When you are in the southern parts of India on a mini-vacation, do not experiment with your taste buds by feeding on quintessentially North Indian cuisine. “What on earth is this? I had placed an order for panipuri for heavens sake, please get this changed… someone”, panicked a little voice inside my head, half hoping that the guy was sincerely mistaken. Sadly, he wasn’t.
This was the famous Bengaluru panipuri served without any pani, as I realised to my absolute horror one evening in Bengaluru. Only partially puffed because someone was in a hurry, the puris stuffed with boiled green peas were accompanied by some lentil curry instead along with a cup of some strange liquid concoction. The thing not only was overpriced at Rs. 17 but it also caused a permanent damage to my taste buds. Welcome to Bengaluru panipuri!
Panipuris, also called lovingly as puchkas or golgappas in the eastern parts of India are pure heaven to the discerning foodie. A burst of gustatory delight when puris stuffed with a mixture of mashed potatoes, raw onions, boiled moong dal, boondi, curd and what have you are washed down with the juices of tangy tamarinds blended with some hot spices and salt. In one word, it’s ‘awesomelicious’. You have to pop one to experience the burst of flavours in your mouth. But, not in Bengaluru, I warn you!
Every state of India has its own version but these are prepared within the rules of the divine recipe. But, some Bengaluru hooligans have broken these to serve you corrupted versions in your naive exploration of authentic panipuris in the southern city. For sake of the babus, please understand that curries are not part of snacks; curries are meant to be had with rice! These guys cannot and should not mess up with the recipe, else they should be punished with a lifetime ban on their eatery and be force-fed that gooey thing all their life. And that’s fair enough.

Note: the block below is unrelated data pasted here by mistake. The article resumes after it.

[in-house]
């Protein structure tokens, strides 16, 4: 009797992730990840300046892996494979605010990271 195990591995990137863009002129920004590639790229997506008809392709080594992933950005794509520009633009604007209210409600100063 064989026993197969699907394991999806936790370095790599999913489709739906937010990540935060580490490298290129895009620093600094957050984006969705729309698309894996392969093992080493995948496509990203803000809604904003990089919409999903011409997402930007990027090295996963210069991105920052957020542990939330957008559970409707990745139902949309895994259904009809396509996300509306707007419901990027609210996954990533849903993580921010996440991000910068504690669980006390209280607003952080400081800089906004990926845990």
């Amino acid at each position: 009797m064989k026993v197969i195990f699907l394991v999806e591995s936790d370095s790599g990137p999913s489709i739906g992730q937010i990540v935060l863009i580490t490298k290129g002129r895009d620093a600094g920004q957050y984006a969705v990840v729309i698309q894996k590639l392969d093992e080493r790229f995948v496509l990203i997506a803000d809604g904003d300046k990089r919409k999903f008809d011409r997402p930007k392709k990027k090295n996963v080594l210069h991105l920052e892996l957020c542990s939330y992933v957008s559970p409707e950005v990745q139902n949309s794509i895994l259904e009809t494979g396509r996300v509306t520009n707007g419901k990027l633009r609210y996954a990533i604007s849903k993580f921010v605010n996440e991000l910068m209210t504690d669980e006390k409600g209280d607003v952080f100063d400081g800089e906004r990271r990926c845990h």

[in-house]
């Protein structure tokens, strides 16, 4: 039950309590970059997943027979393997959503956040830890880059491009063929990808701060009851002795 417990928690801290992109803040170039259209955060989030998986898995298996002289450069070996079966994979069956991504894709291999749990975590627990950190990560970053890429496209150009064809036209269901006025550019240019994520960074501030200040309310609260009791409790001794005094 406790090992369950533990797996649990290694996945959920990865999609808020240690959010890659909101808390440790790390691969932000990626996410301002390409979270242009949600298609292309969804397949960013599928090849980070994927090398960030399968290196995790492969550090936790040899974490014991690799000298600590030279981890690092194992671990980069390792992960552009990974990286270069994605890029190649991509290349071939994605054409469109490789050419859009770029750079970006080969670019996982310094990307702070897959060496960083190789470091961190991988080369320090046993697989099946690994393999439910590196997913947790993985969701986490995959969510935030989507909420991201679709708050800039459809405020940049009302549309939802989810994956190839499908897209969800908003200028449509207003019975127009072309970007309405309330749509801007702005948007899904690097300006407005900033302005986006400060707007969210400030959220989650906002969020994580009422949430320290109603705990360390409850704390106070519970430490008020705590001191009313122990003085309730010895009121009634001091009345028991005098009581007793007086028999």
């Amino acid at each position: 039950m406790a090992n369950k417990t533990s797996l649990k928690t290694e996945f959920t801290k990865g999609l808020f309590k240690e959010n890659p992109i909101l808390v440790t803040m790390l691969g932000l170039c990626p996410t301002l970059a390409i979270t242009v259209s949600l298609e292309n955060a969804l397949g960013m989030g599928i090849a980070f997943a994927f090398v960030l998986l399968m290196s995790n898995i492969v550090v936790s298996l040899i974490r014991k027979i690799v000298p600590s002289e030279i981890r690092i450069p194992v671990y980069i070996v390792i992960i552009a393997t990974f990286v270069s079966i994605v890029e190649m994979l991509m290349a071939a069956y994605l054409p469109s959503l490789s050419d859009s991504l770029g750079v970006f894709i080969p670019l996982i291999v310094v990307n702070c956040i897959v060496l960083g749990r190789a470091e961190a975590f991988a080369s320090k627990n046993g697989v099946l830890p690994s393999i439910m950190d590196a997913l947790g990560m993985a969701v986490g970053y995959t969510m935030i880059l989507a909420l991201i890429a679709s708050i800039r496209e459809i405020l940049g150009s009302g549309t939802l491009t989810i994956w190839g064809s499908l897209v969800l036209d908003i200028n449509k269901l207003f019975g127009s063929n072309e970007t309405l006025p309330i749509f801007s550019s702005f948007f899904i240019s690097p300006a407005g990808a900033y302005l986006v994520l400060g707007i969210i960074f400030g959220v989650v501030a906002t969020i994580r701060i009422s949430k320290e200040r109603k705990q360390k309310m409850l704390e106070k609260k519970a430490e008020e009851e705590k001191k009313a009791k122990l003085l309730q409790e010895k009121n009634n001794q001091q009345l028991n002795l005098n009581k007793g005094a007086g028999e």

For starters, the puri has to be super puffed mind you. Oval, flat puris are not meant to be put into the mouth; they are best used as flying discs. And please, don’t make mini-UFOs out of them. The mixture however can vary but strictly between potatoes, chickpeas, moong dal and other edible stuff. You are allowed to use salt, jaggery, black salt, spices, as per your taste preferences and not ingredients meant for a full meal. Remember panipuri is an easy snack meant to be light on your tummy while lightening up your senses.
Having learnt survivals skills in Mumbai, I was no stranger to the variety of panipuris lining the streets of this hungry city. Sometimes the puris were stuffed with a mixture of only mashed potatoes but at times the potatoes found company of moong dal and boondi as well. The pani is sometimes made with mint leaves if not tamarind. But, not even once did I come across a lentil curry-puri; the South Indian eateries in Mumbai would also hang their head in shame.
In fact, another friend was horrified to see curry leaves floating in his pani in another part of Bengaluru!